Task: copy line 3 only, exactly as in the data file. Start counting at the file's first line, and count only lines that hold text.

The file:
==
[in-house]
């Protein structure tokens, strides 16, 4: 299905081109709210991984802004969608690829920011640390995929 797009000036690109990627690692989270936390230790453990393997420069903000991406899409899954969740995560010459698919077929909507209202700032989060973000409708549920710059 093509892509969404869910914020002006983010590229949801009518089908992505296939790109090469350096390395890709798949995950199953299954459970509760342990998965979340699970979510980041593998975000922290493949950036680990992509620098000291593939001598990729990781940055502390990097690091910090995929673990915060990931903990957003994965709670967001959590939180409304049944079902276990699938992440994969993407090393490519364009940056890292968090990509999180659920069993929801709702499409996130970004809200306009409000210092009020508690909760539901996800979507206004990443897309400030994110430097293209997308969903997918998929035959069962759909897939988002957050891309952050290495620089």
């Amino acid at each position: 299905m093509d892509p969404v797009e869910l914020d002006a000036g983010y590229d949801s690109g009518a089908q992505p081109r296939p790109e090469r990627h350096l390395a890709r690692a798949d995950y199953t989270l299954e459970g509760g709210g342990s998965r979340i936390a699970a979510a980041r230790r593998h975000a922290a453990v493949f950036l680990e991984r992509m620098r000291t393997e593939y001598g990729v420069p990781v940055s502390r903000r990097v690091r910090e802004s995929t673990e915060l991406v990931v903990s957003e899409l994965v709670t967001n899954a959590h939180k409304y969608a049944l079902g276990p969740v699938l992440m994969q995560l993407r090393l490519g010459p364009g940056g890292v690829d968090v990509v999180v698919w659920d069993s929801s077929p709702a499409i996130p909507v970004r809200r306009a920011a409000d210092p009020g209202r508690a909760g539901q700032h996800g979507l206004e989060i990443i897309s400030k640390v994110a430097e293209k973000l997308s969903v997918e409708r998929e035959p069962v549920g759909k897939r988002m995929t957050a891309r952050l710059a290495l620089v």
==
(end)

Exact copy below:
């Amino acid at each position: 299905m093509d892509p969404v797009e869910l914020d002006a000036g983010y590229d949801s690109g009518a089908q992505p081109r296939p790109e090469r990627h350096l390395a890709r690692a798949d995950y199953t989270l299954e459970g509760g709210g342990s998965r979340i936390a699970a979510a980041r230790r593998h975000a922290a453990v493949f950036l680990e991984r992509m620098r000291t393997e593939y001598g990729v420069p990781v940055s502390r903000r990097v690091r910090e802004s995929t673990e915060l991406v990931v903990s957003e899409l994965v709670t967001n899954a959590h939180k409304y969608a049944l079902g276990p969740v699938l992440m994969q995560l993407r090393l490519g010459p364009g940056g890292v690829d968090v990509v999180v698919w659920d069993s929801s077929p709702a499409i996130p909507v970004r809200r306009a920011a409000d210092p009020g209202r508690a909760g539901q700032h996800g979507l206004e989060i990443i897309s400030k640390v994110a430097e293209k973000l997308s969903v997918e409708r998929e035959p069962v549920g759909k897939r988002m995929t957050a891309r952050l710059a290495l620089v």